The accusation that you are making is both very serious and not simple to prove. People often make such accusations from a deeply biased perspective, and it's easy to get written off as "sour grapes." At the same time, serious misbehavior and manipulation of journals does happen.
I would thus suggest that the first thing you do is to gather some scientific evidence of the journals' scientific misbehavior. You claim that the editors preferentially publish their own students' papers, and that these papers are poorly cited. This is a claim that can be backed up by data analysis. Both academic genealogies and the journal's publication and citation records are publicly available records. Tabulate the behavior of the journal before and after the editors you are suspicious of took over. Compare it to the behavior of peer journals. Plot the data.
In doing this, you may discover that you are not actually correct in your accusations. It's easy for this to happen due to confirmation bias, and especially when we feel passionately about something. If so, then you have saved yourself a lot of trouble and embarrassment.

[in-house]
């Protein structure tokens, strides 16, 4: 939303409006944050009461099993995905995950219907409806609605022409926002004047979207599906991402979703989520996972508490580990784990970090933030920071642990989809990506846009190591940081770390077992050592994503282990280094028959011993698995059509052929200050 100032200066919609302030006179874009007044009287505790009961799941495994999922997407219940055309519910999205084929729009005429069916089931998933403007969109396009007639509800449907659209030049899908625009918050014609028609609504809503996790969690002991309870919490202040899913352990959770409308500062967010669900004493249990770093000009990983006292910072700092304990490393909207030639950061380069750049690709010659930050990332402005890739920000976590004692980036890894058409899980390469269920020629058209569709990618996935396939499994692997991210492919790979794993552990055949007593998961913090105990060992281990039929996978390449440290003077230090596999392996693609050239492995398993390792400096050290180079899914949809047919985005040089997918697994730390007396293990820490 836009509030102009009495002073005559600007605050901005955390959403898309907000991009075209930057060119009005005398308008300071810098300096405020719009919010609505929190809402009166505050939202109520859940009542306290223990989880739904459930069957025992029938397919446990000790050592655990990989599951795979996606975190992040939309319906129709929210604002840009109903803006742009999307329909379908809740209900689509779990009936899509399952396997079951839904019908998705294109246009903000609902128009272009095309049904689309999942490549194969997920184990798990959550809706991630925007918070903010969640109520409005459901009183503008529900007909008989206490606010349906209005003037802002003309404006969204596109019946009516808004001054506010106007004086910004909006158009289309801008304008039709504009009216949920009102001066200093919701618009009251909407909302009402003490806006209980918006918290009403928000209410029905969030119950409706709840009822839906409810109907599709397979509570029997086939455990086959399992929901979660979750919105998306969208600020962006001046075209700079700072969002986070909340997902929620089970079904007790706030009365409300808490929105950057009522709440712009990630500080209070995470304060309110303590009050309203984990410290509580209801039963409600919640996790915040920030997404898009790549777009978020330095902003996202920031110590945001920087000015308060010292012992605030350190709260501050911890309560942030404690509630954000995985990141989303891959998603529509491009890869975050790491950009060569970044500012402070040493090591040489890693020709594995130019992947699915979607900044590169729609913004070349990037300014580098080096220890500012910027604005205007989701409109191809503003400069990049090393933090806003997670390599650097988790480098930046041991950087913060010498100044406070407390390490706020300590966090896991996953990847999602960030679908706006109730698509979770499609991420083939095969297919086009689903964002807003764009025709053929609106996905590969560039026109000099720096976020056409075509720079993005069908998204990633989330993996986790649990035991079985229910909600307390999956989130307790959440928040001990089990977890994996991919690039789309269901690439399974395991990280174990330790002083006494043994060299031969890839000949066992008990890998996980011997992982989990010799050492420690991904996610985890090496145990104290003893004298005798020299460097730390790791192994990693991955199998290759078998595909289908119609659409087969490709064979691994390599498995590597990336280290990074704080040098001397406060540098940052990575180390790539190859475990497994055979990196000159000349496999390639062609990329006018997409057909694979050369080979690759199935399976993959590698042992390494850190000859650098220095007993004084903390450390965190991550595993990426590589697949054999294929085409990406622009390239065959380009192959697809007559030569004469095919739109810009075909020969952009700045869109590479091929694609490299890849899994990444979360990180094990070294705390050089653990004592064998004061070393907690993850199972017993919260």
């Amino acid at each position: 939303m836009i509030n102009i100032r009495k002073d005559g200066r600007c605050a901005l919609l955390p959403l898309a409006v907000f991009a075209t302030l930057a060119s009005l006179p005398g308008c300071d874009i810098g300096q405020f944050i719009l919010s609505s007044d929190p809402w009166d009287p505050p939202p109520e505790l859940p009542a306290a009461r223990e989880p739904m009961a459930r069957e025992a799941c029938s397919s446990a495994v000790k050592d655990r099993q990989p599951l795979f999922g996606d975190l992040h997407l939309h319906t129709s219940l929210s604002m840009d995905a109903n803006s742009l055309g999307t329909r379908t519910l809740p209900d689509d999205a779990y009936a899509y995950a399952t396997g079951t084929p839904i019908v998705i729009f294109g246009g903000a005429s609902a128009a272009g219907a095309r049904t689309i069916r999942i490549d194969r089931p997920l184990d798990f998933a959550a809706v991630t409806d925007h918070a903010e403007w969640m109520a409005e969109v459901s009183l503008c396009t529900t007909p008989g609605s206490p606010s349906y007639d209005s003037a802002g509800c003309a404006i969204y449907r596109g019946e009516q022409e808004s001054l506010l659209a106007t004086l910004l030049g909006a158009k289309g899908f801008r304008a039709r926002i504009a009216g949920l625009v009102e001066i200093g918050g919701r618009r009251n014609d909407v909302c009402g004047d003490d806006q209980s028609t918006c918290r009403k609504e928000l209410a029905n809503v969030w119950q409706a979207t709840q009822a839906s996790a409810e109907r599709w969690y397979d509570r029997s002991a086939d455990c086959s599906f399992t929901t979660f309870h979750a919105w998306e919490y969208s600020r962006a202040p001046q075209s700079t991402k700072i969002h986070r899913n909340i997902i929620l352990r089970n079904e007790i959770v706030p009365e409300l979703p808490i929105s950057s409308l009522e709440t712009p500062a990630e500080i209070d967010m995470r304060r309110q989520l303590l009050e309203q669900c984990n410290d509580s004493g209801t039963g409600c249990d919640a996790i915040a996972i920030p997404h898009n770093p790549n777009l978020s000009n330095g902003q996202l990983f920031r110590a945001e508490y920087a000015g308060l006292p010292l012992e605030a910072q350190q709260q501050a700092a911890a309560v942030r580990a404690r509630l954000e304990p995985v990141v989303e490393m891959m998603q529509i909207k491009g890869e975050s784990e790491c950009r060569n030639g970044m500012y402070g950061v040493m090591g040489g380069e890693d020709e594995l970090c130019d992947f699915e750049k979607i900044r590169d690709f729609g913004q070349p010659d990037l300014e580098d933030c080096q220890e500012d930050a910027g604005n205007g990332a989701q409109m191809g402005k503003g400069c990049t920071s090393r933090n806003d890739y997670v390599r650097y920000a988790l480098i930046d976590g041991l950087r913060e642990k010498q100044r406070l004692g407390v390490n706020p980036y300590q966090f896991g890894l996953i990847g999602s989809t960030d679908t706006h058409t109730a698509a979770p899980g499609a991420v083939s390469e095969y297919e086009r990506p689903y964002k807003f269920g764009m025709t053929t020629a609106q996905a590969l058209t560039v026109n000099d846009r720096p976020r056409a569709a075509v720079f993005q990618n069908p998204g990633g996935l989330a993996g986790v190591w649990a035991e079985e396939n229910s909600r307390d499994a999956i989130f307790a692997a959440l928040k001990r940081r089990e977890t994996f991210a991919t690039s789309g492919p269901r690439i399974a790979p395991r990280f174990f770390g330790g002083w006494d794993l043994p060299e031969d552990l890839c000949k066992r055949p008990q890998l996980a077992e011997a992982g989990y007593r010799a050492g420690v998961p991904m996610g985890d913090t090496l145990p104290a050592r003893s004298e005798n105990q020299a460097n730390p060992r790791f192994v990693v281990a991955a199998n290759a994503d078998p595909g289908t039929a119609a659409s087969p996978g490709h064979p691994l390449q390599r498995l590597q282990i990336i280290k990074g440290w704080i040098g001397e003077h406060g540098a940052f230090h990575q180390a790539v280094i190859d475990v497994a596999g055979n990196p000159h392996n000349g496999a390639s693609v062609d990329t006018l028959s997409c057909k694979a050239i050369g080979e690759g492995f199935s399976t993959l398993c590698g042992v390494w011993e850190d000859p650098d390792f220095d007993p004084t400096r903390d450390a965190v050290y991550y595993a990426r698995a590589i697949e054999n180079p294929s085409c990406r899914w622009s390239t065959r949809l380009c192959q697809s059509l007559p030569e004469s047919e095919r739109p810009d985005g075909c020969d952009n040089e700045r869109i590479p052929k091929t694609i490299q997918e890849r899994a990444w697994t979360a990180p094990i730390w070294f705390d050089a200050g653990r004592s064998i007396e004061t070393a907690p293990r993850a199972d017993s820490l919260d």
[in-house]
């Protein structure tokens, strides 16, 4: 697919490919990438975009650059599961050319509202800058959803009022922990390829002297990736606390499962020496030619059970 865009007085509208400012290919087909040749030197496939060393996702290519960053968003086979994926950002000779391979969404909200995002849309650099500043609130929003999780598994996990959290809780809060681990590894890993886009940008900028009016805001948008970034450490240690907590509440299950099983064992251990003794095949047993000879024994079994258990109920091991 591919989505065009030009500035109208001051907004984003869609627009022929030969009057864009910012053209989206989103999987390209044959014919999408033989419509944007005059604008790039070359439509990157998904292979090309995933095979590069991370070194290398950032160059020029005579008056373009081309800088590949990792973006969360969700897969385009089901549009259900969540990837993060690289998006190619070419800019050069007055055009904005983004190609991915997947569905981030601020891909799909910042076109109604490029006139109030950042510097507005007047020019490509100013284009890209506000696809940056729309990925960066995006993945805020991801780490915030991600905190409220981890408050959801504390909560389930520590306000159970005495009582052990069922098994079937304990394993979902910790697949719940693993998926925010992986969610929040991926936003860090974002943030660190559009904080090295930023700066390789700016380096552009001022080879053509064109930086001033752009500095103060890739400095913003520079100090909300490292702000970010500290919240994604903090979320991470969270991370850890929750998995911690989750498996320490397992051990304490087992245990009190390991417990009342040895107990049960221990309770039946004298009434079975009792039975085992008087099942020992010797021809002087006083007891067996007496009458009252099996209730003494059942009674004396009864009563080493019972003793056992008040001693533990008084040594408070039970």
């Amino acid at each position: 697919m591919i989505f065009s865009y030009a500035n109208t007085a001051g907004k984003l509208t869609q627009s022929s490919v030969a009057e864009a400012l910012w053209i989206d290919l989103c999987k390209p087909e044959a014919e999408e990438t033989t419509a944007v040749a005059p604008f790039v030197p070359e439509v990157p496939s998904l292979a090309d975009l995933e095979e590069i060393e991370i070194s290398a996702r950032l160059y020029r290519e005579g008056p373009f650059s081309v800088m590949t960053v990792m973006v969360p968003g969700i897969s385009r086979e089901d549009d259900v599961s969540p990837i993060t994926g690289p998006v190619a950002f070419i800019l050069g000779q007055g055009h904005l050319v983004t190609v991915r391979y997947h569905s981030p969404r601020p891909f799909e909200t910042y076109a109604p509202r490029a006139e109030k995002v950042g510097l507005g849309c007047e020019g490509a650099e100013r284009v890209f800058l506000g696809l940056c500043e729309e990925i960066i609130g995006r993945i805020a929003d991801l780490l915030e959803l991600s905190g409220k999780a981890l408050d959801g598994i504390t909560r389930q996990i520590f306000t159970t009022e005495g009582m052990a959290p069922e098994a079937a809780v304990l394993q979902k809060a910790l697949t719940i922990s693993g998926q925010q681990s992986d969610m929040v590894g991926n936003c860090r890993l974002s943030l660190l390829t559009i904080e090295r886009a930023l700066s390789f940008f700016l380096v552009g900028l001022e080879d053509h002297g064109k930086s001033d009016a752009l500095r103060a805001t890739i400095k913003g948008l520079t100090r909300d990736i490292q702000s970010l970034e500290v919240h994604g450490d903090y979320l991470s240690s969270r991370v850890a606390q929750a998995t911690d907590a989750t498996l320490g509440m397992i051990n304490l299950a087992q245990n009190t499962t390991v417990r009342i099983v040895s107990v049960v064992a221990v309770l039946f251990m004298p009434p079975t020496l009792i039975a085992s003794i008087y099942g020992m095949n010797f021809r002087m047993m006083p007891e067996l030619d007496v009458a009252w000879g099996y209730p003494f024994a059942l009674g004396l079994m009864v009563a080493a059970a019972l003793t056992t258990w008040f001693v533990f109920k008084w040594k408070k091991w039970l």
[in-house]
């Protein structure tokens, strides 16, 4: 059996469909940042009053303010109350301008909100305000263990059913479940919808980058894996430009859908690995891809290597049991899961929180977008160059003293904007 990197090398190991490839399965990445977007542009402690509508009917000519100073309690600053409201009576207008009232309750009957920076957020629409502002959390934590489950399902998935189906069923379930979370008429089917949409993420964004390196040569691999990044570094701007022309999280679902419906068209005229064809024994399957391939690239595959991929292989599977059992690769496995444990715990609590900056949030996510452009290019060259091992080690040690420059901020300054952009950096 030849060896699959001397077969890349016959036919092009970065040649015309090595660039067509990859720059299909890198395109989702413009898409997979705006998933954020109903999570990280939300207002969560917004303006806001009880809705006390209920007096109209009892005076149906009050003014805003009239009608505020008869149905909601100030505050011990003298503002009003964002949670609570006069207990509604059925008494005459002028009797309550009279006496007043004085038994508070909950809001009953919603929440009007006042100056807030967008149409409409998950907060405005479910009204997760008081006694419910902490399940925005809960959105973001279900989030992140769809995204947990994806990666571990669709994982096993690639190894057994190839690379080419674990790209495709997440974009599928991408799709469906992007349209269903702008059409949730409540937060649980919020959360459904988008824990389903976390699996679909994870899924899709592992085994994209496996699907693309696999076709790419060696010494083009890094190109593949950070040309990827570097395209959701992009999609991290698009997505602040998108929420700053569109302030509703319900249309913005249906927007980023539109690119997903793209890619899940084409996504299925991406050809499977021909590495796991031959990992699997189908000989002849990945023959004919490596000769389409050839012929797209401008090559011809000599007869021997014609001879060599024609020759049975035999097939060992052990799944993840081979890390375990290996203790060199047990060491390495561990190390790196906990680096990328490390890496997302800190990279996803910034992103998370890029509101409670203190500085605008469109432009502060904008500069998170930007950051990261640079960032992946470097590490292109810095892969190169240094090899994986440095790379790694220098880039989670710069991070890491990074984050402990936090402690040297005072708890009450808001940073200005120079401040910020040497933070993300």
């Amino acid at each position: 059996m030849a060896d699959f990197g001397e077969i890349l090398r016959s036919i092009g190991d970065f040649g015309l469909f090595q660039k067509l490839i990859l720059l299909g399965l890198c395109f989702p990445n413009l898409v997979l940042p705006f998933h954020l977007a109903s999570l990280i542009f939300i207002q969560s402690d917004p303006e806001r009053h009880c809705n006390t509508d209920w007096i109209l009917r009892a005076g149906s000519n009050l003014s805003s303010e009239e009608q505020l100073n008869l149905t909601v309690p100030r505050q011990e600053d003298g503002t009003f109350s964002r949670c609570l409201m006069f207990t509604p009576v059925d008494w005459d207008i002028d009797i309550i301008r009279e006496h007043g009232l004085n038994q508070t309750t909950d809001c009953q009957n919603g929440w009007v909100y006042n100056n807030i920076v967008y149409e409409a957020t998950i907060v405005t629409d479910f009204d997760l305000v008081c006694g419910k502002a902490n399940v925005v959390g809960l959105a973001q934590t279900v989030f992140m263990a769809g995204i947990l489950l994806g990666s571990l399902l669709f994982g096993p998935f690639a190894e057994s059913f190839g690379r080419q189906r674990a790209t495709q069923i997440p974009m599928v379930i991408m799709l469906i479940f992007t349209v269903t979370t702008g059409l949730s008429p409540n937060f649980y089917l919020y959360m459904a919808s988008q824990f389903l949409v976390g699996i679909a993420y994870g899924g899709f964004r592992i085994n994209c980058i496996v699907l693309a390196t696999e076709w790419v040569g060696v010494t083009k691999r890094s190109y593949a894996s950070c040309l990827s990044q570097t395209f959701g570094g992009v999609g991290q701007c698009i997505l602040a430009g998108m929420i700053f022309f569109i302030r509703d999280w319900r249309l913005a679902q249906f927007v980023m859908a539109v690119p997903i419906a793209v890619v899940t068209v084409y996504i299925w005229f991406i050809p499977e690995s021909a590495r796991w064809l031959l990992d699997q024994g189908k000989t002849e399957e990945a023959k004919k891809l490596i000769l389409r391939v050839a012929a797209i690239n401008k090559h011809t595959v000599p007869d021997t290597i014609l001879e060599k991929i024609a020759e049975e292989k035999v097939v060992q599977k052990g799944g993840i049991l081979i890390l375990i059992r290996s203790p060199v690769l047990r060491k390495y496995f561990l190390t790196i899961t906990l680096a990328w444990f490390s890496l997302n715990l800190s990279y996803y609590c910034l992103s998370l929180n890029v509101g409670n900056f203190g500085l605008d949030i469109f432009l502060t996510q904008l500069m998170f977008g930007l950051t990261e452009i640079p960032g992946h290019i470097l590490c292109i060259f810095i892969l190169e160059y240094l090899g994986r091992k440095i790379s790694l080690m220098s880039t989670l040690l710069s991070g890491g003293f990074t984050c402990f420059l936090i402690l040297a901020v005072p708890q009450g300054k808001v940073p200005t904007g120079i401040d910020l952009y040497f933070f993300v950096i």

On the other hand, if you discover that you are correct, then you have everything in hand that you need to seek the reform you want. First, you'll need to be clear on what positive action you want to be taken: "don't do that" isn't very actionable. Do you want the editors to step down? Do you want papers retracted? Do you want something else? Then you can go to the editors (who might be unaware of their own bias), the publisher (who may or may not care), and to social media in general.
Remember, however, that the prior probability of such accusations is that of an angry and biased person or a crank, and you need to work hard to overcome that impression in every interaction. You will need to be very careful to hold yourself to work based on facts and clear, reasonable requests rather than passion if you want to get the results you seek. I might suggest Lior Pachter as one (possibly controversial) model to follow: he is both very aggressive and very precise, careful, and data driven in the way in which he calls out what he sees as significant scientific problems.